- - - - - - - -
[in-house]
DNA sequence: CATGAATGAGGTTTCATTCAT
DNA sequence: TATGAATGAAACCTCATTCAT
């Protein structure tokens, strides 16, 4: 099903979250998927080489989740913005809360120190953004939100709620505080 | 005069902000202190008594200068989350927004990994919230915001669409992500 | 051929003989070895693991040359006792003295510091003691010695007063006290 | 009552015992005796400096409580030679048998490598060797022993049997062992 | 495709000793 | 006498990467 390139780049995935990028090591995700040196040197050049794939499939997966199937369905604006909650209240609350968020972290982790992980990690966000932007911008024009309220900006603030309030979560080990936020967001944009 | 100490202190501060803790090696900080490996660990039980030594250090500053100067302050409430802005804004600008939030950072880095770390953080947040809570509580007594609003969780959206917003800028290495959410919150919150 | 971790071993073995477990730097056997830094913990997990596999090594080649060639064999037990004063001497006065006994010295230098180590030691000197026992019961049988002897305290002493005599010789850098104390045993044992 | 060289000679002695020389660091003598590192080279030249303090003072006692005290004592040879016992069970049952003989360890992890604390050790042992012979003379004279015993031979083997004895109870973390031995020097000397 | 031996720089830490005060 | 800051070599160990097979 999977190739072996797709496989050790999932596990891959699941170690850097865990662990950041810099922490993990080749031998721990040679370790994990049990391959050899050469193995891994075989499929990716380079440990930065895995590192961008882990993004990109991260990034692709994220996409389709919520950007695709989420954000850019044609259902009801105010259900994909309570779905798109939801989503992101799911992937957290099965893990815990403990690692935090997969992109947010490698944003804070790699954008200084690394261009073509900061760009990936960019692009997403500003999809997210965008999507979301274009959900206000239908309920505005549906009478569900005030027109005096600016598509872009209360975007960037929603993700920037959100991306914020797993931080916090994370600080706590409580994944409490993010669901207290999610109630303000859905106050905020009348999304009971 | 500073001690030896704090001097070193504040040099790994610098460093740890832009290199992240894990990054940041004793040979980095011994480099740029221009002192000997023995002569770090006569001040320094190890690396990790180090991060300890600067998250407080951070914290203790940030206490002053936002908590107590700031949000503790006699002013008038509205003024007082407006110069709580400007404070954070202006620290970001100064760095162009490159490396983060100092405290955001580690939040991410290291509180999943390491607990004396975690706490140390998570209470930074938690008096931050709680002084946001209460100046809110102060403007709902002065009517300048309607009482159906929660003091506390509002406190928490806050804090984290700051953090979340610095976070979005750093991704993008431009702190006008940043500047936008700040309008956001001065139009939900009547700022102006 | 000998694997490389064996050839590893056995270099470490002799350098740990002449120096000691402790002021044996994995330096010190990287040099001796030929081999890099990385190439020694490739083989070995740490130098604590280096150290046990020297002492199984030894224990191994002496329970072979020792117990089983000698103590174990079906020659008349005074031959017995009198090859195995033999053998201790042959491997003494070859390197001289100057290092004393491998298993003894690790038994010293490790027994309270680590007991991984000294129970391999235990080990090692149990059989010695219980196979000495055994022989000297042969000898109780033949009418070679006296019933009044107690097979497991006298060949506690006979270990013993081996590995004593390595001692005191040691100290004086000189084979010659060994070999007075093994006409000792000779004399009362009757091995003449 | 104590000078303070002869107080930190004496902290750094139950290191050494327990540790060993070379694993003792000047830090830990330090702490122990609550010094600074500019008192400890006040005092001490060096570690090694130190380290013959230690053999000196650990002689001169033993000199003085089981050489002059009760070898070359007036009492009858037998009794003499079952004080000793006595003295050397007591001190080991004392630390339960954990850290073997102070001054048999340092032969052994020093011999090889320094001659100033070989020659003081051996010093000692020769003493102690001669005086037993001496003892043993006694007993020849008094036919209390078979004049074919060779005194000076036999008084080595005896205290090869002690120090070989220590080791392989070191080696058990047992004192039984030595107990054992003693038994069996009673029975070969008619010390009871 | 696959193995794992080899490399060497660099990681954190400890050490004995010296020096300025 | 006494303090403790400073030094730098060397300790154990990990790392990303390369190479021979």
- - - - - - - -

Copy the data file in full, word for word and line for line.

[in-house]
DNA sequence: CATGAATGAGGTTTCATTCAT
DNA sequence: TATGAATGAAACCTCATTCAT
């Protein structure tokens, strides 16, 4: 099903979250998927080489989740913005809360120190953004939100709620505080 | 005069902000202190008594200068989350927004990994919230915001669409992500 | 051929003989070895693991040359006792003295510091003691010695007063006290 | 009552015992005796400096409580030679048998490598060797022993049997062992 | 495709000793 | 006498990467 390139780049995935990028090591995700040196040197050049794939499939997966199937369905604006909650209240609350968020972290982790992980990690966000932007911008024009309220900006603030309030979560080990936020967001944009 | 100490202190501060803790090696900080490996660990039980030594250090500053100067302050409430802005804004600008939030950072880095770390953080947040809570509580007594609003969780959206917003800028290495959410919150919150 | 971790071993073995477990730097056997830094913990997990596999090594080649060639064999037990004063001497006065006994010295230098180590030691000197026992019961049988002897305290002493005599010789850098104390045993044992 | 060289000679002695020389660091003598590192080279030249303090003072006692005290004592040879016992069970049952003989360890992890604390050790042992012979003379004279015993031979083997004895109870973390031995020097000397 | 031996720089830490005060 | 800051070599160990097979 999977190739072996797709496989050790999932596990891959699941170690850097865990662990950041810099922490993990080749031998721990040679370790994990049990391959050899050469193995891994075989499929990716380079440990930065895995590192961008882990993004990109991260990034692709994220996409389709919520950007695709989420954000850019044609259902009801105010259900994909309570779905798109939801989503992101799911992937957290099965893990815990403990690692935090997969992109947010490698944003804070790699954008200084690394261009073509900061760009990936960019692009997403500003999809997210965008999507979301274009959900206000239908309920505005549906009478569900005030027109005096600016598509872009209360975007960037929603993700920037959100991306914020797993931080916090994370600080706590409580994944409490993010669901207290999610109630303000859905106050905020009348999304009971 | 500073001690030896704090001097070193504040040099790994610098460093740890832009290199992240894990990054940041004793040979980095011994480099740029221009002192000997023995002569770090006569001040320094190890690396990790180090991060300890600067998250407080951070914290203790940030206490002053936002908590107590700031949000503790006699002013008038509205003024007082407006110069709580400007404070954070202006620290970001100064760095162009490159490396983060100092405290955001580690939040991410290291509180999943390491607990004396975690706490140390998570209470930074938690008096931050709680002084946001209460100046809110102060403007709902002065009517300048309607009482159906929660003091506390509002406190928490806050804090984290700051953090979340610095976070979005750093991704993008431009702190006008940043500047936008700040309008956001001065139009939900009547700022102006 | 000998694997490389064996050839590893056995270099470490002799350098740990002449120096000691402790002021044996994995330096010190990287040099001796030929081999890099990385190439020694490739083989070995740490130098604590280096150290046990020297002492199984030894224990191994002496329970072979020792117990089983000698103590174990079906020659008349005074031959017995009198090859195995033999053998201790042959491997003494070859390197001289100057290092004393491998298993003894690790038994010293490790027994309270680590007991991984000294129970391999235990080990090692149990059989010695219980196979000495055994022989000297042969000898109780033949009418070679006296019933009044107690097979497991006298060949506690006979270990013993081996590995004593390595001692005191040691100290004086000189084979010659060994070999007075093994006409000792000779004399009362009757091995003449 | 104590000078303070002869107080930190004496902290750094139950290191050494327990540790060993070379694993003792000047830090830990330090702490122990609550010094600074500019008192400890006040005092001490060096570690090694130190380290013959230690053999000196650990002689001169033993000199003085089981050489002059009760070898070359007036009492009858037998009794003499079952004080000793006595003295050397007591001190080991004392630390339960954990850290073997102070001054048999340092032969052994020093011999090889320094001659100033070989020659003081051996010093000692020769003493102690001669005086037993001496003892043993006694007993020849008094036919209390078979004049074919060779005194000076036999008084080595005896205290090869002690120090070989220590080791392989070191080696058990047992004192039984030595107990054992003693038994069996009673029975070969008619010390009871 | 696959193995794992080899490399060497660099990681954190400890050490004995010296020096300025 | 006494303090403790400073030094730098060397300790154990990990790392990303390369190479021979």